What are the features of characterization in the "General Prologue" of Geoffrey Chaucer's The Canterbury Tales?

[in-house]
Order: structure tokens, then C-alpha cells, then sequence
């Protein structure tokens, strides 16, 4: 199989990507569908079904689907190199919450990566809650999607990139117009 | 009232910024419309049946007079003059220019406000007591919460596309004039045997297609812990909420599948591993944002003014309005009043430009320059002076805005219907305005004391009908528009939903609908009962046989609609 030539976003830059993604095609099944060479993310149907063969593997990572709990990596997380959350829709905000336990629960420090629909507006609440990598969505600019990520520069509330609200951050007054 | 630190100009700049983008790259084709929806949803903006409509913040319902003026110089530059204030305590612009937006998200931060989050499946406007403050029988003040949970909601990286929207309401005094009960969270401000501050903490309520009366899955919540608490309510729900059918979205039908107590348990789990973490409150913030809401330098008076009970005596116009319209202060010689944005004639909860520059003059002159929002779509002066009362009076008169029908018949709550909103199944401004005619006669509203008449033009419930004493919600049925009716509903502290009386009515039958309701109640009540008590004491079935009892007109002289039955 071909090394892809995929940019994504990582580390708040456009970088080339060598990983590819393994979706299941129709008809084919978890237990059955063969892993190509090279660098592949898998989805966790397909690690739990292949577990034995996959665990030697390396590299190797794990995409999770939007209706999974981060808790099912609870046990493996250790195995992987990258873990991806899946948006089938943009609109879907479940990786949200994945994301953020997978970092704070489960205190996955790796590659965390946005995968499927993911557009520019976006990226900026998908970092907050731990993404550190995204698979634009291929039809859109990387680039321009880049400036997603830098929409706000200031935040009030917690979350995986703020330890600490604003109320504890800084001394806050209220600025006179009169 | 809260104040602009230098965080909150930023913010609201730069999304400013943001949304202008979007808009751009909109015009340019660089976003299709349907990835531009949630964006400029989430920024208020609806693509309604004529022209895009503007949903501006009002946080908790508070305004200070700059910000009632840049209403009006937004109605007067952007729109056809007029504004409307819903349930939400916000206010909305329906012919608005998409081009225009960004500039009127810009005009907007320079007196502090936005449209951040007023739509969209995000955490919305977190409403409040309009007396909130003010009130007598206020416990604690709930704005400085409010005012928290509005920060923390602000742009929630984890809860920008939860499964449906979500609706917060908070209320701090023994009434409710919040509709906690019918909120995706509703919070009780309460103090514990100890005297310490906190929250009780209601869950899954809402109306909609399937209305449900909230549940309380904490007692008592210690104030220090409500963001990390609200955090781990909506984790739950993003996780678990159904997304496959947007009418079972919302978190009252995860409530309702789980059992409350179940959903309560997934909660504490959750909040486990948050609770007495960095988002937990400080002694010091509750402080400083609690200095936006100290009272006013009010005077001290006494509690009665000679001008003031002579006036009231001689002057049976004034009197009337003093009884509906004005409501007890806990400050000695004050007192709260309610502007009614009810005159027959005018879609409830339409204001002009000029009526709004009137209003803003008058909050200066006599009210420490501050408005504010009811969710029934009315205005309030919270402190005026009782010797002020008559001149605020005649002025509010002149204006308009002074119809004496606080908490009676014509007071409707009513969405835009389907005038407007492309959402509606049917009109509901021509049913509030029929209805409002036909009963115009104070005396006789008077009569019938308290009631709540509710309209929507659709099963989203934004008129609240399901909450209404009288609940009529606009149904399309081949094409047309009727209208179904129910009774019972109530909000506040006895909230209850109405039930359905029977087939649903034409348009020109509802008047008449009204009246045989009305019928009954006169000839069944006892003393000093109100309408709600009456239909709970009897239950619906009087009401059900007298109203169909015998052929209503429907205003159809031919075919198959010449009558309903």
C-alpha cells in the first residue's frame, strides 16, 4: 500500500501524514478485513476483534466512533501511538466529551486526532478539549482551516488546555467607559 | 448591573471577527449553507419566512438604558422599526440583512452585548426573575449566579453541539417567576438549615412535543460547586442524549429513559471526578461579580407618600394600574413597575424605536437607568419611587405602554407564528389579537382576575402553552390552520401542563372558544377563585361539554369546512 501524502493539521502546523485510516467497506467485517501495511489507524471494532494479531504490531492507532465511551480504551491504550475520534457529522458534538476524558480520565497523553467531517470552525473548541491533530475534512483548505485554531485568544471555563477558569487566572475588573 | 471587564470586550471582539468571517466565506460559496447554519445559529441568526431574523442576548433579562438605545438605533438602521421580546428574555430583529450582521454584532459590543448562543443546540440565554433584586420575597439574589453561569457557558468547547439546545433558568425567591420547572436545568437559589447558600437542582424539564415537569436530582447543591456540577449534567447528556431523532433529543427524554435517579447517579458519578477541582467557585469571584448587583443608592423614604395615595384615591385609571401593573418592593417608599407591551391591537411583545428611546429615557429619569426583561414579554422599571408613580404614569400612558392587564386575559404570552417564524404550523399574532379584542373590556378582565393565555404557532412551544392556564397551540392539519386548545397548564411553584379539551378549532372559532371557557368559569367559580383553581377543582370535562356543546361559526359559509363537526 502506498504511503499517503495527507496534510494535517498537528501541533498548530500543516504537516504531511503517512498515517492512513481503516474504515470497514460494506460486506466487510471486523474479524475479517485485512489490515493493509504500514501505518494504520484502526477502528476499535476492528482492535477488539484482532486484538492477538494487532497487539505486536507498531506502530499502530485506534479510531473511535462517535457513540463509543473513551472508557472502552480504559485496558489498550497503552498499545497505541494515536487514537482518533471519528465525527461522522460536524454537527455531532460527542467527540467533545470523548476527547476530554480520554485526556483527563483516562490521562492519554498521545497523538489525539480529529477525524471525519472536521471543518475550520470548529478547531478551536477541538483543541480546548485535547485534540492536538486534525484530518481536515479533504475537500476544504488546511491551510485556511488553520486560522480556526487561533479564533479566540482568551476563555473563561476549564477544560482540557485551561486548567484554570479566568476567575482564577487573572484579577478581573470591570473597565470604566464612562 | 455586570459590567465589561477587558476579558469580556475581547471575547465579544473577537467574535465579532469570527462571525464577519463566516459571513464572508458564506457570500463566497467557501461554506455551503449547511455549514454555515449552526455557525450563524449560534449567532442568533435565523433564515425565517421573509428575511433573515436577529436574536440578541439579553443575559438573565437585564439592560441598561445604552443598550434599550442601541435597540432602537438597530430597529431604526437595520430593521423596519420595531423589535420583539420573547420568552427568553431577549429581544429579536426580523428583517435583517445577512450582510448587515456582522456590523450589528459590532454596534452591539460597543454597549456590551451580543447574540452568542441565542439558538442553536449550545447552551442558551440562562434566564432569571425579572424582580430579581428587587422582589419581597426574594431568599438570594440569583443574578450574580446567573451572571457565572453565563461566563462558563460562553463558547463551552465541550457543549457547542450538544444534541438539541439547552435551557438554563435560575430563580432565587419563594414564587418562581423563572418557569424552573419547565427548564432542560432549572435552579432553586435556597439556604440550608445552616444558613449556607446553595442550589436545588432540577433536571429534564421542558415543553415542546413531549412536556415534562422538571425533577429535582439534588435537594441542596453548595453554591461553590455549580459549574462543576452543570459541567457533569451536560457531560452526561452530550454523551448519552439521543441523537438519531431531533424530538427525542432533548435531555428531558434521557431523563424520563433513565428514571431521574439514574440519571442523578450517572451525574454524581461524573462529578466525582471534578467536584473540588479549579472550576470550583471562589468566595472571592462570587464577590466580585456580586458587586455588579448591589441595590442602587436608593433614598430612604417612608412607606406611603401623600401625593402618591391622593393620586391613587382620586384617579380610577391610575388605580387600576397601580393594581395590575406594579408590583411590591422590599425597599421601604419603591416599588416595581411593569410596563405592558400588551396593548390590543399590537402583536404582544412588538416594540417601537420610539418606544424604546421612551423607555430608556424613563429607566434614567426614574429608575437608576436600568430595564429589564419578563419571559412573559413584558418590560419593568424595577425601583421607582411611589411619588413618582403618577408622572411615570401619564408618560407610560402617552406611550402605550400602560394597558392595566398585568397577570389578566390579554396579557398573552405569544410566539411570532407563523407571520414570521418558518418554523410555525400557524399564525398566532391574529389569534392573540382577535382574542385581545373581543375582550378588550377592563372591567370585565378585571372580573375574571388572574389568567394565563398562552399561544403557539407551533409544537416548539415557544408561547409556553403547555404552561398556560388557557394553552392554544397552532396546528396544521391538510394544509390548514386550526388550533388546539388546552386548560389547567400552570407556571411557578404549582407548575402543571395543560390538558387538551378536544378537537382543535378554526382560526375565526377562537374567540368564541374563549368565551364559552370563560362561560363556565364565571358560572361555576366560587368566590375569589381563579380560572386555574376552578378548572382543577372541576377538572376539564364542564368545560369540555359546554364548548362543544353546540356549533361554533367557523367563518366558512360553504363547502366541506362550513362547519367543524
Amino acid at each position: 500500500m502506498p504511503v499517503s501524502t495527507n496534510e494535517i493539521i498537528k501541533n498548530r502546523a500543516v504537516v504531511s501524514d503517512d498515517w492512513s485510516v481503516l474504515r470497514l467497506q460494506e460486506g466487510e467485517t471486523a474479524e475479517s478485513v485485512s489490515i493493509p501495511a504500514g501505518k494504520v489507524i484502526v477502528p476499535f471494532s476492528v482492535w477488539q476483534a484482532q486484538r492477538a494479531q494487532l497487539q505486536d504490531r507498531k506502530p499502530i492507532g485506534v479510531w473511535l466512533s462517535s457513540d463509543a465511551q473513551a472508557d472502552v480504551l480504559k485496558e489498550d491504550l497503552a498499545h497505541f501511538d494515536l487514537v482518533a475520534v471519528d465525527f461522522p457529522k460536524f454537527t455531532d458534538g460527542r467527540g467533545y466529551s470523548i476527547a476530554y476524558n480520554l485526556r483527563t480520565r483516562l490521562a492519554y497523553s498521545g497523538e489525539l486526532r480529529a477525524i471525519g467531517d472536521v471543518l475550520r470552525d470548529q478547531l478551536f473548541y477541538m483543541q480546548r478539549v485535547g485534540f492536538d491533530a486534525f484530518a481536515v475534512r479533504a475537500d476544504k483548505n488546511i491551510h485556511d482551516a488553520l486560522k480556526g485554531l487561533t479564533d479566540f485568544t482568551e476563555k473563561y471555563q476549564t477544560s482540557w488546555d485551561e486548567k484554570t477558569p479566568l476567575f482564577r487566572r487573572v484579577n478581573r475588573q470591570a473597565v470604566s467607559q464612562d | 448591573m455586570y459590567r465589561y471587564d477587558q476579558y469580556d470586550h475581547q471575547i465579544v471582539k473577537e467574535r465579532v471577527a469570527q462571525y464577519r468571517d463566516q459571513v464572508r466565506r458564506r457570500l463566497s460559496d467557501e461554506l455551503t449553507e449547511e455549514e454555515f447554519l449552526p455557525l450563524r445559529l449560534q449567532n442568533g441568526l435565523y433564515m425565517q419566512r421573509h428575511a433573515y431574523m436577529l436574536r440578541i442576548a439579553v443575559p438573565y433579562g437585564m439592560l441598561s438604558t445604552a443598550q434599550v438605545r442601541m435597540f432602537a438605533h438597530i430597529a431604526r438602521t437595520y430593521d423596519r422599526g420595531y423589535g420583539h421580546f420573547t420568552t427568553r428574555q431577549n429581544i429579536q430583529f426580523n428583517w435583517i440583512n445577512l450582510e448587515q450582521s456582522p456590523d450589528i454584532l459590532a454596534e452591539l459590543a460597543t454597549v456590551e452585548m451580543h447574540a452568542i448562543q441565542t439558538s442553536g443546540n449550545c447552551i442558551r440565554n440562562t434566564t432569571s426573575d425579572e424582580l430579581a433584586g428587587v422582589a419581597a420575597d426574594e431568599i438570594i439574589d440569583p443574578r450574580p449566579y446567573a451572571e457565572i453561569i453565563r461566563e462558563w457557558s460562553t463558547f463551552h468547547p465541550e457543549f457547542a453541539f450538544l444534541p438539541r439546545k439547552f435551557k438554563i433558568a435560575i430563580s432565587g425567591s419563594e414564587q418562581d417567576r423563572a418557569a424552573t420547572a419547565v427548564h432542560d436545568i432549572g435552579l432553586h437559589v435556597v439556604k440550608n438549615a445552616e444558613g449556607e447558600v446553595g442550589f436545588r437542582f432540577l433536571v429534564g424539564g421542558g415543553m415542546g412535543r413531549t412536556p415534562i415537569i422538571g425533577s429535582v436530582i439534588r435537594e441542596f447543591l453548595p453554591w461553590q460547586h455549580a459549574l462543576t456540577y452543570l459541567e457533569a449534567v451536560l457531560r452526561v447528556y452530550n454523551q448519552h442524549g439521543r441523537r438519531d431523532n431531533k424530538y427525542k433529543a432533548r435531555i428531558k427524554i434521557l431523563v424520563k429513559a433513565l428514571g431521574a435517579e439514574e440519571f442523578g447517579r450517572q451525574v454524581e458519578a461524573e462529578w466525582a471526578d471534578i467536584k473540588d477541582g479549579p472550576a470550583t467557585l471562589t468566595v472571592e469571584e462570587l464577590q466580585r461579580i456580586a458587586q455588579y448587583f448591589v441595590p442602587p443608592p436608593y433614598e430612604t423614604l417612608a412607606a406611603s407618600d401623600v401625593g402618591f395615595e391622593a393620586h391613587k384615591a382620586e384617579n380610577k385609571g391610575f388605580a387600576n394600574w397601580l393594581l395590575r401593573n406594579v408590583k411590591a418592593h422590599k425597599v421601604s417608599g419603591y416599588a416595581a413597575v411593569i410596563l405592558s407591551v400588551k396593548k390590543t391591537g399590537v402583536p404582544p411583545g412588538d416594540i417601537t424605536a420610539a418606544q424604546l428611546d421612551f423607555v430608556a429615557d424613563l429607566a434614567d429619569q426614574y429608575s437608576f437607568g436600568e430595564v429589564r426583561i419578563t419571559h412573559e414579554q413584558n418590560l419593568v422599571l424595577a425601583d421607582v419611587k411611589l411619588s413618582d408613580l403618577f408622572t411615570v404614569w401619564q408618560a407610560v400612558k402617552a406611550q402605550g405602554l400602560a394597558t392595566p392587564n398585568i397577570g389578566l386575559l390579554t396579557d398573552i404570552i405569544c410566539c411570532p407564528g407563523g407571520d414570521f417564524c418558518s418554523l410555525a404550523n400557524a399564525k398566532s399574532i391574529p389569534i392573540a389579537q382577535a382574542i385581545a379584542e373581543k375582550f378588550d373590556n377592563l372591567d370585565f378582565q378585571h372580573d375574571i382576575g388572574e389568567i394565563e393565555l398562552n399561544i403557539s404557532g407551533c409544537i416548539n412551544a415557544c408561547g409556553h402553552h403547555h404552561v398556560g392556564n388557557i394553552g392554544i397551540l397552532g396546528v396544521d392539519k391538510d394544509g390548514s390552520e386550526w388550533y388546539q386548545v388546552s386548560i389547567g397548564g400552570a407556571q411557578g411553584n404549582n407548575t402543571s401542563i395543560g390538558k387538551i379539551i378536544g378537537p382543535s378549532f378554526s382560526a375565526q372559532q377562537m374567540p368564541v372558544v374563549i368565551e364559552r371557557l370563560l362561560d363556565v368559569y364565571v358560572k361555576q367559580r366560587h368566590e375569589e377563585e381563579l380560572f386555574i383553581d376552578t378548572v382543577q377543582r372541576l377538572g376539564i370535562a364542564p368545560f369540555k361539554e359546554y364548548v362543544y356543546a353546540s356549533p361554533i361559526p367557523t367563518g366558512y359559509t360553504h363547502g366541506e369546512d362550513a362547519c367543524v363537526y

The other answer to this question does a really good job of providing a wide range of all the many ways that Chaucer characterizes his protagonists. I'd like to add one more feature of characterization to this list: occupation/work. As careful as Chaucer is to describe the attitudes and physical features of his characters, he is just as careful to define them in terms of their job or social class; indeed, though some of the characters have names, Chaucer usually refers to them by their occupation: the Knight, the Miller, the Friar, the Carpenter, the Dyer, the Weaver, etc. By doing so, Chaucer foregrounds the importance of social diversity in his cast of characters, highlighting many different social classes rather than focusing on the nobility, such as the Knight. Overall, this method of characterization leads to a poem of many voices and perspectives, rather than a monolithic narrative coming from only one consciousness. It also references a subtle shift in the social structure of...
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